During a recent INMA Webinar, Martha Ortiz, former publisher of El Colombiano, shared 13 experiences equivalent to the number of years during which she was part of the media group. El Colombiano owns the most important regional newspaper in the country, the second largest newspaper in Colombia.
Ortiz, now a media consultant, quoted a phrase from Jeff Bezos: “We can’t be on survival mode. You have to be in growth mode” — meaning it is necessary to take time to plan and have a sense of purpose in daily work, which may, in turn, prevent some media from “committing suicide” should they make bad decisions.
Ortiz shared three pieces of strategic advice:
1. Sense of purpose: The long-time journalist pointed out that without a sense of purpose, there is no direction nor inspiration. And a purposeless company may not be able to put up with the accelerated pace that characterises a media outlet. All employees should understand the purpose so they commit to it with a strong conviction.
“Purpose is the point of departure and arrival,” Ortiz said.
Managers must be effective at communicating the message to their employees.
2. Carefully defined objectives: Ortiz suggests objectives be chosen well, which means not trying to control everything. Too many projects at the same time can get out of hand.
Ortiz experienced several transformations at El Colombiano in which external consultants were hired — a process that, according to Ortiz, works only if the company’s team gets involved and challenges what the consultants advise: “You shouldn’t swallow it whole,” she warned.
In this debate, team members should question without being negative, always valuing the company’s experience: “No one knows the company more than we do,” Ortiz said.
Ortiz calls for the flexibility of managers in the midst of a volatile, uncertain, complex, and ambiguous world, in which value’s ideal mix should include relevance and originality.
3. Corporate culture: A media company’s culture must come from positive leaders and permeate the entire company. This culture is a combination of habits, practices, and attitudes of the entire team towards the company’s daily life.
Ortiz warns about negative leaders within a company and describes them as “dangerous,” because sooner or later their attitude makes a dent in other key members of the team.
She also emphasised the need for managers to educate shareholders on the fact that a media company is not like any other, given its “semi-public” nature and constant innovation. Additionally, owners should not think of their company as a corner store that can be used to obtain personal favours.
As for the board of directors, Ortiz believes that this body should be turned into committees dedicated to serving the company — not just a group that meets for a few hours a month to read texts and check balance sheets.
Ortiz also touched on these topics:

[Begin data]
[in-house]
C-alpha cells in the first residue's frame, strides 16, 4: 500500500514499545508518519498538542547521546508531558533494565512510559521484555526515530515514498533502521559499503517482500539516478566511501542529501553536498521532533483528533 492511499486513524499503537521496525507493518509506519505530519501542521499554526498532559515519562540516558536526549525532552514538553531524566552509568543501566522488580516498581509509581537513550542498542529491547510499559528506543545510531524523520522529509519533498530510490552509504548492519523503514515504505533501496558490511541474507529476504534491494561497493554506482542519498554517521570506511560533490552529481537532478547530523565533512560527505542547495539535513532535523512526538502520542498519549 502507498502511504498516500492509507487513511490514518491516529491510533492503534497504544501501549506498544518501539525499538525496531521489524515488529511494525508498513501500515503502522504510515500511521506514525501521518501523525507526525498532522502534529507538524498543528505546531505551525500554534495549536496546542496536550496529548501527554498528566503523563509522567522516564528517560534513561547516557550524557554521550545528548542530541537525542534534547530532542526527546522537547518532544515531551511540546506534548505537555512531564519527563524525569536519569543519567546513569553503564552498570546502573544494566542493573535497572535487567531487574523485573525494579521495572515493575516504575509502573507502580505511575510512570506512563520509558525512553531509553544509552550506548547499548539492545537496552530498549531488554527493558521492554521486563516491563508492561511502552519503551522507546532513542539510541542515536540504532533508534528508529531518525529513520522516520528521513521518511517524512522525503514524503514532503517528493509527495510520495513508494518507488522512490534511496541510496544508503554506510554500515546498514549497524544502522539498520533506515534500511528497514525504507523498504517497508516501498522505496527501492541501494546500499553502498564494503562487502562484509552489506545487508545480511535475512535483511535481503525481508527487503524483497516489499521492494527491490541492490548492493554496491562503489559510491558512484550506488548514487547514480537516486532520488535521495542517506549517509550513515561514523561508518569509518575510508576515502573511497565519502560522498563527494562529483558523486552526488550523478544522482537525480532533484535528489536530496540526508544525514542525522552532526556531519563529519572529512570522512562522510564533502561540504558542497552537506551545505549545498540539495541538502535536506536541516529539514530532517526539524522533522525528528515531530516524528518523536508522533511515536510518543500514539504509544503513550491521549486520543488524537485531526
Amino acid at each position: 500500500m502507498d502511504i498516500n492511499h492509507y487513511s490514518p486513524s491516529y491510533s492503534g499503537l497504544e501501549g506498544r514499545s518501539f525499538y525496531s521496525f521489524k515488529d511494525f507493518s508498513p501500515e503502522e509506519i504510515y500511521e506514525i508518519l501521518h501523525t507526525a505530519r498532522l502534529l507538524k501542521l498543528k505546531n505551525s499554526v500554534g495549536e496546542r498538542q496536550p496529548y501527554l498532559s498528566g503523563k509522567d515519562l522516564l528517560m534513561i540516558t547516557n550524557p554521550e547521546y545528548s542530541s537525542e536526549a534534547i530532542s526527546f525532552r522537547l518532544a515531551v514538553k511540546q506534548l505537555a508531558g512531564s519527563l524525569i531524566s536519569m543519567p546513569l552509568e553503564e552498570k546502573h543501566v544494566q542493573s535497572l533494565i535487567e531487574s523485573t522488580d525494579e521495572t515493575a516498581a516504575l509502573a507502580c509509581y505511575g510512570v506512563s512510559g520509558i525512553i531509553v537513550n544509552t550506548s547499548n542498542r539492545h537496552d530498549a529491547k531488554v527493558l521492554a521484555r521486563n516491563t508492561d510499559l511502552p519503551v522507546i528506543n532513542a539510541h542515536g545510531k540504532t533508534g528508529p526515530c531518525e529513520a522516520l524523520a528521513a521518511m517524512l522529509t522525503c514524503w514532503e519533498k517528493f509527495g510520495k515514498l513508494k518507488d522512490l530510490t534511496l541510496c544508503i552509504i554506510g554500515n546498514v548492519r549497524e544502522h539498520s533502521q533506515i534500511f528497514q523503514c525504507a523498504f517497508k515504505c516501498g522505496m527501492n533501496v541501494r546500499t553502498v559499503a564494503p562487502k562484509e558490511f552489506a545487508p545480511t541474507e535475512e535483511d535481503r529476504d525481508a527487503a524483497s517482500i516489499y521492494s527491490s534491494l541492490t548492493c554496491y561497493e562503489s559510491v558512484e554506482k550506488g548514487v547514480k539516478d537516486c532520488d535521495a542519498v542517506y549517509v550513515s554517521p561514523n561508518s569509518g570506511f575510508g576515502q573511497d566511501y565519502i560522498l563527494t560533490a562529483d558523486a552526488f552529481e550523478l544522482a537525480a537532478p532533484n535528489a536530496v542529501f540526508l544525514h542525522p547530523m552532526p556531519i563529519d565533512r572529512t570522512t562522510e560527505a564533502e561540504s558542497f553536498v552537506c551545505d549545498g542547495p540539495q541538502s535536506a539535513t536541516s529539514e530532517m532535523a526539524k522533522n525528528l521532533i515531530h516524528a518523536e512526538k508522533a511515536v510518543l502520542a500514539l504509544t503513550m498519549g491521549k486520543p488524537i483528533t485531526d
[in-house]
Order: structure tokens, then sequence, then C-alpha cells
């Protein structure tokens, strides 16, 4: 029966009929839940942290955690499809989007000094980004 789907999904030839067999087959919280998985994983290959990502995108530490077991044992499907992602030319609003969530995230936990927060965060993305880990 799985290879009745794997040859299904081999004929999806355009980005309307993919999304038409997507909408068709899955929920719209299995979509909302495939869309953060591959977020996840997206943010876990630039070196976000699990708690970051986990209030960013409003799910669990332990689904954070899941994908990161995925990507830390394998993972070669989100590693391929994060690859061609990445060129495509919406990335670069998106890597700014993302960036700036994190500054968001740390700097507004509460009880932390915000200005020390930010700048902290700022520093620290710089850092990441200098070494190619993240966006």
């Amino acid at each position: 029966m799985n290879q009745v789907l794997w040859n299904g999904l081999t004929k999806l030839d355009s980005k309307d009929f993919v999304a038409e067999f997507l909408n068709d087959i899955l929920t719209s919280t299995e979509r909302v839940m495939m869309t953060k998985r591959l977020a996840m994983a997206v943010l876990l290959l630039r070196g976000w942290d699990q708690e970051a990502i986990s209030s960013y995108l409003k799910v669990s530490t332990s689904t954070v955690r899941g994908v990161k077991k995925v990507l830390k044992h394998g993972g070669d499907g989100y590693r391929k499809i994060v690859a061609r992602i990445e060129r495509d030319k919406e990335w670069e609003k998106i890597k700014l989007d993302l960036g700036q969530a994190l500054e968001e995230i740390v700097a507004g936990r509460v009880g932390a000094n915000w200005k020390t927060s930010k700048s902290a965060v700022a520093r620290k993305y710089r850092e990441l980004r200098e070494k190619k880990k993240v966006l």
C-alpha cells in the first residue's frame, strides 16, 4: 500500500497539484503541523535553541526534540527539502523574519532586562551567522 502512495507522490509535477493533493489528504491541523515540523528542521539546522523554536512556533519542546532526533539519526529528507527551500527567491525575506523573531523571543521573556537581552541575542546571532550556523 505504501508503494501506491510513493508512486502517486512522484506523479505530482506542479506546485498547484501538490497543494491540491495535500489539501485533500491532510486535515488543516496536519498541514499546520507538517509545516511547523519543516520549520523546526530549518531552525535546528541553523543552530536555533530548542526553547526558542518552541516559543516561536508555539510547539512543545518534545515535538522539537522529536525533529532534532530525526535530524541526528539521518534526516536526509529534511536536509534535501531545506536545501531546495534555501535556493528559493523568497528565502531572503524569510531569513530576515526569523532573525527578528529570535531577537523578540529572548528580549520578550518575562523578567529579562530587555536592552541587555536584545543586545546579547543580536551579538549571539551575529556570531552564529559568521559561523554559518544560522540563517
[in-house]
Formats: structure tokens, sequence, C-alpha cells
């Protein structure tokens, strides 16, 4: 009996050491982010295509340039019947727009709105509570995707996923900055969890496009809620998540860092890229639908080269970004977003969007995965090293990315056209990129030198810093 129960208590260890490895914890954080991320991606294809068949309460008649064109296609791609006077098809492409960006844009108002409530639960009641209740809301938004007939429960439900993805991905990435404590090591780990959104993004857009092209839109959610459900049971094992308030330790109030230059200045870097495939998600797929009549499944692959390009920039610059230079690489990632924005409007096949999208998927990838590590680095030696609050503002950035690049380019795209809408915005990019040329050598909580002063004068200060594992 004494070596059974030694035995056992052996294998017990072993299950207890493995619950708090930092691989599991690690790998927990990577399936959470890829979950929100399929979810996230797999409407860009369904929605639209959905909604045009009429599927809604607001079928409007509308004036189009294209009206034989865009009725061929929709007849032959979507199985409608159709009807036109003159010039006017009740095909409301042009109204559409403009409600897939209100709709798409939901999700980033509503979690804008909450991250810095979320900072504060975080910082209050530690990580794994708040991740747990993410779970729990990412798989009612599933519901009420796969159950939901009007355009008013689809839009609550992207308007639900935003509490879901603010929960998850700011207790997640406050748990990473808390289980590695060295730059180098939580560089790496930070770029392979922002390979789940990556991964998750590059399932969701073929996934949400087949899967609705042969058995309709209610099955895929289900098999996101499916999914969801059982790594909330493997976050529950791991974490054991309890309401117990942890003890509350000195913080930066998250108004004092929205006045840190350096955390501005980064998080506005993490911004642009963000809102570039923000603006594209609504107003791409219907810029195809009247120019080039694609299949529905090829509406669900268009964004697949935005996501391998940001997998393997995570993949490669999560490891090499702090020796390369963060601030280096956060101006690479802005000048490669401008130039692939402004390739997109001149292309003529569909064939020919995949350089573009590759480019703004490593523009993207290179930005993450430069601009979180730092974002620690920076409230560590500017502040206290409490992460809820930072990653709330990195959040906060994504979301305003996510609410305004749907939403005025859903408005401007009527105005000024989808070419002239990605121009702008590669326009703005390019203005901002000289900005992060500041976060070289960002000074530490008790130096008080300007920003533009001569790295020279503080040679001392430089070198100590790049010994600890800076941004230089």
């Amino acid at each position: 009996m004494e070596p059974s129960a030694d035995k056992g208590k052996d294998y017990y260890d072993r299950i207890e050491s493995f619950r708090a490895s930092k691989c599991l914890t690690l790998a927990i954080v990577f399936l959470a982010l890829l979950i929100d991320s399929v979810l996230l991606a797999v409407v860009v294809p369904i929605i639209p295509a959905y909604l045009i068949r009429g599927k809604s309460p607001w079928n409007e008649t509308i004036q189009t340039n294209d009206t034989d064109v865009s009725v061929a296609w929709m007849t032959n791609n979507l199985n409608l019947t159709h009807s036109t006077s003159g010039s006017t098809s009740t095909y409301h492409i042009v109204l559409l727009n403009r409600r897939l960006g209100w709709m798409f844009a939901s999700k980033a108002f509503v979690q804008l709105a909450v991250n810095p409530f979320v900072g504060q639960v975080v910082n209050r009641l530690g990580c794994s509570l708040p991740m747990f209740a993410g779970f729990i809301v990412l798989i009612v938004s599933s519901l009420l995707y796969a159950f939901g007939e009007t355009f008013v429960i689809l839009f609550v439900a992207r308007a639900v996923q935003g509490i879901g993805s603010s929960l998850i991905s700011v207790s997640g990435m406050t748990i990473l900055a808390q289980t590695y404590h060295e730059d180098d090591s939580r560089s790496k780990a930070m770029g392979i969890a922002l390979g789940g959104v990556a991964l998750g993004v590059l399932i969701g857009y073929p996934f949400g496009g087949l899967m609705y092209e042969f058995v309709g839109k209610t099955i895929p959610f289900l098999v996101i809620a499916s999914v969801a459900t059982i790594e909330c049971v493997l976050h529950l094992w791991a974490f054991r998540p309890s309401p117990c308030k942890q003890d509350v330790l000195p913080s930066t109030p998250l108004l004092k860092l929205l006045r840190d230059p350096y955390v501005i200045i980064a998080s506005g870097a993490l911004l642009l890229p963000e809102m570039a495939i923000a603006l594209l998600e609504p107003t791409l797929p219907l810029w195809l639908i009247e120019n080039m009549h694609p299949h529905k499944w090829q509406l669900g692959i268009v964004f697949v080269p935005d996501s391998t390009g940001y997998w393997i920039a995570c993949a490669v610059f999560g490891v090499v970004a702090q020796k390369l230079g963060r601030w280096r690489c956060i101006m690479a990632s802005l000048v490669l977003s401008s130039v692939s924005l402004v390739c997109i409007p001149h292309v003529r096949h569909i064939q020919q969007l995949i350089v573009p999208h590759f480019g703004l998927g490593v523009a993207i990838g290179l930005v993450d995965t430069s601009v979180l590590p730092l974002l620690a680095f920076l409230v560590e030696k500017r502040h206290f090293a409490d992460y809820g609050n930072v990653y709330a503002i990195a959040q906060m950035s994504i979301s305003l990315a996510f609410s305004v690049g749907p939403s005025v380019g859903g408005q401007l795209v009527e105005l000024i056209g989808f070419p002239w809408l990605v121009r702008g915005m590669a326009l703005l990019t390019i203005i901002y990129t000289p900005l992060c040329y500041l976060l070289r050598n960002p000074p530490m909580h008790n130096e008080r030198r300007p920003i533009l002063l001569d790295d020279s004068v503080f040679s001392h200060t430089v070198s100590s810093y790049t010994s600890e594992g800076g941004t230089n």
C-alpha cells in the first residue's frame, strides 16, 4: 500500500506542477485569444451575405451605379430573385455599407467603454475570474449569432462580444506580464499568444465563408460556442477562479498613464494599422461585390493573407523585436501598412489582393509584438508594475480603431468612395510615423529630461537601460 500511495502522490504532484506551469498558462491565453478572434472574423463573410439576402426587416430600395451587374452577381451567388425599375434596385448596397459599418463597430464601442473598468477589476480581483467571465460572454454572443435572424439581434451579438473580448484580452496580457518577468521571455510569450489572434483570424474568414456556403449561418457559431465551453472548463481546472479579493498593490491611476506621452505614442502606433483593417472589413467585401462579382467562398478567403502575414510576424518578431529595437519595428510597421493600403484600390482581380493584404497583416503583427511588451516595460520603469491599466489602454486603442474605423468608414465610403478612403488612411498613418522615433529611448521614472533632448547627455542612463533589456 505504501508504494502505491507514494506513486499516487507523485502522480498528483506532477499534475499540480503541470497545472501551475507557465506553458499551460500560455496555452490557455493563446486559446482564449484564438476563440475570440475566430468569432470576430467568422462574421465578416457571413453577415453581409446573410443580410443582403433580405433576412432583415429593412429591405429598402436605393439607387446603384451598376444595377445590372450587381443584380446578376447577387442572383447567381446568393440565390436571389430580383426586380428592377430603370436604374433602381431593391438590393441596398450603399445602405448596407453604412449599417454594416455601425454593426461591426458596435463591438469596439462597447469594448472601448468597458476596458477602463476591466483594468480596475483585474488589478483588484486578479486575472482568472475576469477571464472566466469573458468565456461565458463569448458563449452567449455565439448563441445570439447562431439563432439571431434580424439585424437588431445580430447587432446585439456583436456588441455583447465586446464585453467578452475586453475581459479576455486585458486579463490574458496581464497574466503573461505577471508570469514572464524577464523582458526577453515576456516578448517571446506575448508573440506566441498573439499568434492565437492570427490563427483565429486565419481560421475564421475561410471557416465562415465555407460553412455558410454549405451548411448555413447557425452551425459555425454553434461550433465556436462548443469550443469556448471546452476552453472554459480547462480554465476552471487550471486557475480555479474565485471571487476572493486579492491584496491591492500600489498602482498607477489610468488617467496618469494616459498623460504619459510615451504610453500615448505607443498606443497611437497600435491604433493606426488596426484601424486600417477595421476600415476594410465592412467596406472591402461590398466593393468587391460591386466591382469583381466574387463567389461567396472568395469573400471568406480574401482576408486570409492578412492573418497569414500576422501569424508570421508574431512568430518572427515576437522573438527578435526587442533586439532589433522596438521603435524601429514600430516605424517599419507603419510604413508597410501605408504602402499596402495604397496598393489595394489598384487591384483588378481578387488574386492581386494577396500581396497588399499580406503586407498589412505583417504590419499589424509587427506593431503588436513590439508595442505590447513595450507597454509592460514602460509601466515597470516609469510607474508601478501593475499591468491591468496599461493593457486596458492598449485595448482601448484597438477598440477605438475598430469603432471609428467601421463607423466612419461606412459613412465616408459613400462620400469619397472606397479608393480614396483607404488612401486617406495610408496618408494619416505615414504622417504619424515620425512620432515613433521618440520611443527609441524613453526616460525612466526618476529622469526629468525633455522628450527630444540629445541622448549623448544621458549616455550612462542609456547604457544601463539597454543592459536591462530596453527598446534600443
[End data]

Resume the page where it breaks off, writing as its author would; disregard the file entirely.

Leadership: Media leaders must focus teams on learning, unlearning, and relearning, as well as creating moments of non-formal learning and dedicating time to think and create. Ortiz worries that the most prominent leaders in the media industry today are no longer available in the market and universities are not forming new leaders, either.
Definitions: It is essential that everyone in the company understands the same concepts. You should define and agree on what each word means. There must be coherence between what is said and what is done.
Essentialism: In the midst of such a busy schedule, companies must differentiate the vital from the trivial and not let the day-to-day consume the teams.
Data and KPIs: Data is as valuable as gold, but more important is what the company does with it and how it is measured through KPIs, since “we can control what we can measure,” Ortiz said. There should be a mix of quantitative and qualitative data, and media companies should avoid sharing this data with third parties: “If you deliver the data, you give away the client,” she said.
Audience: Ortiz emphasised the need for media companies to revolve around the customer, not the shareholders, the board, or the journalists’ ego. It is good to know the audience, not only from the data standpoint, but from an anthropological perspective. Media companies should offer audiences a sense of belonging.
User experience: Media companies should keep consistency between the image of a media outlet and what it offers. Mistakes should be avoided, since audiences can be unforgiving. The points of contact with the audience can be reasons to attract or frustrate audiences. Therefore, teams should take care of those contacts so customers have the best possible user experience.
Community: Subscriptions, memberships, and donations make up the media’s sense of community. The company should be able to make its community feel emotions.
Technology: Media companies have become technology companies, but they should watch for exclusionary technical language. “We should evangelise and integrate members from different areas. We should offer audiences something they can’t do for themselves,” Ortiz said.
Break the rules: A trial and learning (not error) process should be applied, as well as learning quickly and being protagonists of the company’s own destiny.